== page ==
Marriage. The Rotinese recognize three levels of marriage, depending on (1) the amount of bride-wealth given for the woman, (2) the reciprocal prestations on the part of the woman's family, (3) the amount of ceremony and feasting accompanying the marriage, and formerly (4) the length of bride-service performed by the groom. Bride-wealth may be paid in gold, in old silver rupiah, in water buffalo, or in sheep and goats; there exists a fixed conversion rate among these different forms of wealth. Polygyny is permitted and is the ideal of the rich and the noble. Rotinese clans are not exogamous, although lineages are. Marriage is prohibited between siblings and close parallel cousins; more distant parallel cousins are, however, potential marriage partners. Marriage is preferred but in no way prescribed between cross cousins, the stated preference being for marriage with the mother's brother's daughter. In Thie and Loleh, there exists a moiety system that partially regulates marriage. Divorce is relatively easy, but permission must be obtained from the lord's court. Levirate, sororate, and adoption are extremely rare.
Domestic Unit. Elder sons and all daughters leave at marriage, but the youngest son resides with his parents after marriage. The youngest son inherits the paternal house and brings his wife to live there. All elder sons must establish a new residence before or shortly after marriage, usually in the same village area but never too close to the paternal house. The domestic unit is based on the nuclear family and generally consists of husband, wife, and unmarried children, except for the youngest son and his wife. Widows can maintain their own households and raise their children on their own.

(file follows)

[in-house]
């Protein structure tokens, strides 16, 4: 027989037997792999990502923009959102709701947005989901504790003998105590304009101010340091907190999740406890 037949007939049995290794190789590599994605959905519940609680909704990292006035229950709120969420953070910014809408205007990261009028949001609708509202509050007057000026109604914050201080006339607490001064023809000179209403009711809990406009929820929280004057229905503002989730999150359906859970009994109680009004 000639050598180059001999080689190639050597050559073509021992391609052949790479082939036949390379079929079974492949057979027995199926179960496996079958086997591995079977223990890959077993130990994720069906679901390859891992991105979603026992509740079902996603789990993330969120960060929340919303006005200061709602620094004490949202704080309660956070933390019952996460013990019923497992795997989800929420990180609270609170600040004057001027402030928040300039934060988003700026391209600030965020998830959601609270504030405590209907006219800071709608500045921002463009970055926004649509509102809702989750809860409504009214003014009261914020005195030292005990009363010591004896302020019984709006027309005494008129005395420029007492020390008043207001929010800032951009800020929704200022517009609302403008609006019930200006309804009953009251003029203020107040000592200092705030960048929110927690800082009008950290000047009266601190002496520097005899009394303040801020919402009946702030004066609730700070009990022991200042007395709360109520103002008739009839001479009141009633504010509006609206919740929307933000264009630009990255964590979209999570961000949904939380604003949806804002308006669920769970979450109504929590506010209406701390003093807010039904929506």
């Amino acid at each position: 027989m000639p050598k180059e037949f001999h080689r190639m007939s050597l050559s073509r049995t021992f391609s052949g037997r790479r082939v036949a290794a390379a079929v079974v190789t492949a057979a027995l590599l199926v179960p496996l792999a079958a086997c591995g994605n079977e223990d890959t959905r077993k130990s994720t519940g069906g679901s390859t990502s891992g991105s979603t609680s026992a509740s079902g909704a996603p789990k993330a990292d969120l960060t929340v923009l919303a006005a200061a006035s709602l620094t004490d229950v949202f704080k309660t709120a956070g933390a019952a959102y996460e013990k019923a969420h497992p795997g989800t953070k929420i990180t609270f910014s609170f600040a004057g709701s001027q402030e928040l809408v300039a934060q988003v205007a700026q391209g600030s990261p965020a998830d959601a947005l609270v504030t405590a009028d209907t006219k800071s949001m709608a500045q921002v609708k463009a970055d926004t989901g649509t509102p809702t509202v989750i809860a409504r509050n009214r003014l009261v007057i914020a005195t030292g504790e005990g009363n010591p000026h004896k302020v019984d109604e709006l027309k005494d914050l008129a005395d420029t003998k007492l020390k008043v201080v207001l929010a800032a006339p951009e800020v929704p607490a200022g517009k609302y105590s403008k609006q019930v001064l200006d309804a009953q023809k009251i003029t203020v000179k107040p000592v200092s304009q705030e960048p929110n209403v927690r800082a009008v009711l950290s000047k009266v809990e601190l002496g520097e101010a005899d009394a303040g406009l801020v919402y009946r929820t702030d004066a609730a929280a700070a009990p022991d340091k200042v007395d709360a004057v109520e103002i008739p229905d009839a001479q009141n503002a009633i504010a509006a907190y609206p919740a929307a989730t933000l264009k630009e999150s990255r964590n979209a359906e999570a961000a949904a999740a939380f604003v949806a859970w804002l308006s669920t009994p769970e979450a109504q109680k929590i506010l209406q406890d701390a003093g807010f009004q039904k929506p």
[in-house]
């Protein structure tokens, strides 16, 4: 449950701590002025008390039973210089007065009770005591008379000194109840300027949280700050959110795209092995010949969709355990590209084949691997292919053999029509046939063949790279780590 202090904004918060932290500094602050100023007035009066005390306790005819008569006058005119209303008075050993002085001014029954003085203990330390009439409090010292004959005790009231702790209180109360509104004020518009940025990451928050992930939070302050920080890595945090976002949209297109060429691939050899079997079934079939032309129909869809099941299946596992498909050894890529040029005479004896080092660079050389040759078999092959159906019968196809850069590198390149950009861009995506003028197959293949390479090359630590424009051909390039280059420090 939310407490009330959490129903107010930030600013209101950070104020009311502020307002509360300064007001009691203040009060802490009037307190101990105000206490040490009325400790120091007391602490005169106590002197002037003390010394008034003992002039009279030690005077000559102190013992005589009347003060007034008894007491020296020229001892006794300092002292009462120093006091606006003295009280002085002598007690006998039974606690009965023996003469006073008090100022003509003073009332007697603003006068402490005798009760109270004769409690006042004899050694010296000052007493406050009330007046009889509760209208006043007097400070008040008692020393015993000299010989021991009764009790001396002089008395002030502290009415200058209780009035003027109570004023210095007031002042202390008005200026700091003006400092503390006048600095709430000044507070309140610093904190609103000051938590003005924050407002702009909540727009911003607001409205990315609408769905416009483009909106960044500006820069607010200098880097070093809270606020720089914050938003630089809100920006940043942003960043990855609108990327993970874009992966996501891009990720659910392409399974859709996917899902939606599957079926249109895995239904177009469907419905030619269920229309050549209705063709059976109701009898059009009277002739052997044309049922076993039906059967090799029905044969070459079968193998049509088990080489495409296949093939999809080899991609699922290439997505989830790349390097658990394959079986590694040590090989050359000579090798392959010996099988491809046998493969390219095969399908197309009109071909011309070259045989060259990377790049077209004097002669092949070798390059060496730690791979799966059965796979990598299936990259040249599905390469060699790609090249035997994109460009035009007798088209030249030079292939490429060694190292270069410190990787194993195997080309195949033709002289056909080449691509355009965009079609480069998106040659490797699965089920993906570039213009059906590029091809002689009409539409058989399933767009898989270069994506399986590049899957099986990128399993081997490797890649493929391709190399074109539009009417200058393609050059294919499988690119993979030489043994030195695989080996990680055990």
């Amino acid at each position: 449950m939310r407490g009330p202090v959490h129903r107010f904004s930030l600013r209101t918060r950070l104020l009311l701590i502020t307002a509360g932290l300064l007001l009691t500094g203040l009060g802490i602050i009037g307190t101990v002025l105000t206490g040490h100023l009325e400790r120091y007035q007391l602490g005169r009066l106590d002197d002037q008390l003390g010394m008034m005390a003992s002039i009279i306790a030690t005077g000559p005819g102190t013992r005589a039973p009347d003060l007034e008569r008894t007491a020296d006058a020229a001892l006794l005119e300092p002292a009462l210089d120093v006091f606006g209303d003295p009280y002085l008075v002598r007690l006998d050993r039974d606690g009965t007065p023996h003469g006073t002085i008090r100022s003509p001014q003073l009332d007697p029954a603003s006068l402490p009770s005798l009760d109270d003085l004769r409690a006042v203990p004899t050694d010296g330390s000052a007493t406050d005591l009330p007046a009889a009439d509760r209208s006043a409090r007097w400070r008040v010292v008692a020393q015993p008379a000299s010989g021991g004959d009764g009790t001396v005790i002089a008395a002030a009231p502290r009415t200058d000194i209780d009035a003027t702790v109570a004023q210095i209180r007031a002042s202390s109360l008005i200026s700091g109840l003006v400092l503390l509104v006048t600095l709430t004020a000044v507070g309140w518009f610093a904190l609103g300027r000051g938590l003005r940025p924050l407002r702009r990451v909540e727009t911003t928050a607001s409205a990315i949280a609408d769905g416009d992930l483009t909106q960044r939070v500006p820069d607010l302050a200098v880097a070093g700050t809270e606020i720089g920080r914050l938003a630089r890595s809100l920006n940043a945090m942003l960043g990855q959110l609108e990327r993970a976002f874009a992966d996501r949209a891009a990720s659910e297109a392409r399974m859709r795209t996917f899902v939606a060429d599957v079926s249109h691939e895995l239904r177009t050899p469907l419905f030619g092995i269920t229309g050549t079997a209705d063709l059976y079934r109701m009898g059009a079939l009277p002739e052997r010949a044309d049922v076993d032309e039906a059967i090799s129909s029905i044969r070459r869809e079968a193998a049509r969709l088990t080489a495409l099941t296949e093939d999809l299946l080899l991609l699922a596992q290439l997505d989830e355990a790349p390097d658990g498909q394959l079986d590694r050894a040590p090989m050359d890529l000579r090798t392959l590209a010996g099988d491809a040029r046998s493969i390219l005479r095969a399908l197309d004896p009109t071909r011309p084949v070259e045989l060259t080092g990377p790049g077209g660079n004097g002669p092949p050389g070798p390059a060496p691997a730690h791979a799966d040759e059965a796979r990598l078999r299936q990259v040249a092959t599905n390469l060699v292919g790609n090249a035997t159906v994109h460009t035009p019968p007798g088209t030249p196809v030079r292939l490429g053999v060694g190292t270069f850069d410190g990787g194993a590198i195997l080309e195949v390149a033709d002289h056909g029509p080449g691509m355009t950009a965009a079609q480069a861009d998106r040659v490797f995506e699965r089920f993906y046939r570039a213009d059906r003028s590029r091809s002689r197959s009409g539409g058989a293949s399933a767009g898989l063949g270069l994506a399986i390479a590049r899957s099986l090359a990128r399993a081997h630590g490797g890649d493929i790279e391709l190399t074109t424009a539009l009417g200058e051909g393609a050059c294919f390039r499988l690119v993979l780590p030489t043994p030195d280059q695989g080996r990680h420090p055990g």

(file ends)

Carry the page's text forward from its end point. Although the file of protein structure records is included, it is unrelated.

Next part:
Inheritance. The eldest son inherits the right to represent his father in affinal ceremonies and inherits all affinal prestations; the youngest son inherits the house. Other wealth is divided equally among all sons. A daughter (or daughters) may inherit only when the household lacks a male heir.